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Most Evangelicals Likely to Lament Supreme Court Healthcare Ruling
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Most Evangelicals Likely to Lament Supreme Court Healthcare Ruling

The U.S. Supreme Court upheld today the entire Patient Protection and Affordable Care Act (which some have termed Obamacare). In a case unprecedented in its scope, the court said Congress may require citizens to purchase health insurance because it is a form of taxation. Most evangelicals will likely be unhappy with the ruling, according to a recent survey.

In a 5-4 decision, the court said Congress acted within its power when it passed the law. Chief Justice John Roberts wrote for the majority that the health care mandate for individuals acted like a tax, not a requirement to purchase a product. Congress could not impose a mandate under its power to regulate commerce, but it could raise taxes on those who do not buy insurance.

"Those subject to the individual mandate may lawfully forgo health insurance and pay higher taxes, or buy health insurance and pay lower taxes," Roberts wrote. "The only thing they may not lawfully do is not buy health insurance and not pay the resulting tax."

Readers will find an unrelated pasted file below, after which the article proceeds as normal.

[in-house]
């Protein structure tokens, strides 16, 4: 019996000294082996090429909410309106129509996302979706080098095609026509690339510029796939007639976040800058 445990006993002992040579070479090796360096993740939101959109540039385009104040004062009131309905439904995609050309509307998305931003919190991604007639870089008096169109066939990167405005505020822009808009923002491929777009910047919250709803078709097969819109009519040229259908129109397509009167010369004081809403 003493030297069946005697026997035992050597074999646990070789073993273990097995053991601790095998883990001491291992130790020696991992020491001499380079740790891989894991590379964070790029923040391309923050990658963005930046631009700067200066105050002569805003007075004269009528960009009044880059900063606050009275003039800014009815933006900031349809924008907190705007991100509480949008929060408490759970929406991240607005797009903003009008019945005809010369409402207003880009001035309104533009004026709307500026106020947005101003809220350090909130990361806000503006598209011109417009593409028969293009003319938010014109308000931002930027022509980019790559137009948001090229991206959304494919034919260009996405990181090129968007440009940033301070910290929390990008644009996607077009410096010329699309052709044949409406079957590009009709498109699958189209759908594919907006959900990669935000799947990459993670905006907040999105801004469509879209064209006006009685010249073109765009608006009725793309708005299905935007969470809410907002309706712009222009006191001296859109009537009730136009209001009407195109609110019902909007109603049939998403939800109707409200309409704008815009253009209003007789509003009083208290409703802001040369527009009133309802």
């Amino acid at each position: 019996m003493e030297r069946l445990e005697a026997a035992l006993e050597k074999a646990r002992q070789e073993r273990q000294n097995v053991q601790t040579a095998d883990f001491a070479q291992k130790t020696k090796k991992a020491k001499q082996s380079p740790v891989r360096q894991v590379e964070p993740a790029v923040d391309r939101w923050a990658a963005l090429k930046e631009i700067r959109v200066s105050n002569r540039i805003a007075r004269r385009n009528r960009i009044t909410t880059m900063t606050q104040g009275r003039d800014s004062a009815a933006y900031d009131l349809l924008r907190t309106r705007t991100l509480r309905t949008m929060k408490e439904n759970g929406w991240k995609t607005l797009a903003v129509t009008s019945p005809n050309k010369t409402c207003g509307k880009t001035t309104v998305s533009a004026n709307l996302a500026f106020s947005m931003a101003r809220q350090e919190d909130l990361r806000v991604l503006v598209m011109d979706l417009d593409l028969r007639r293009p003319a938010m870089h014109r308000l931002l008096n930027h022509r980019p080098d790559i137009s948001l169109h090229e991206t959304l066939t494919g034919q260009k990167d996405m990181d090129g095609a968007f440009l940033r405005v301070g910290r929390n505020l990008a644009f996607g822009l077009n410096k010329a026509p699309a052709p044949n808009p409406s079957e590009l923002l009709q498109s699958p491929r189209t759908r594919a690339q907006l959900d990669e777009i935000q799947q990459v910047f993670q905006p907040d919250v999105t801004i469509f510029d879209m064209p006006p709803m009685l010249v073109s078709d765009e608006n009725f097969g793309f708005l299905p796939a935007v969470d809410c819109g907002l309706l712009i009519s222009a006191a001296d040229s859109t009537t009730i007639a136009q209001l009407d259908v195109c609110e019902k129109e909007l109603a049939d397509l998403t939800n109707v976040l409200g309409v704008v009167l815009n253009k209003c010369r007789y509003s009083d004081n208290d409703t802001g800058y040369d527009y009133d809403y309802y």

Evangelicals, more than any other religious group, wanted the entire health care law scrapped, according to a June poll by the Pew Research Center for the People & the Press. In poll results given to Christianity Today, three-quarters of evangelicals disapprove of the law, a number higher than any other religious tradition. Catholics and those unaffiliated with religion were evenly split. African-American Protestants were the most supportive religious group, with 81 percent approving of the law.


Pew also asked respondents if they would be "happy" or "unhappy" with three possible Supreme Court scenarios. Overall, the court's ruling was unlikely to please many, regardless of the decision. About 50 percent of all Americans said they would be unhappy ...

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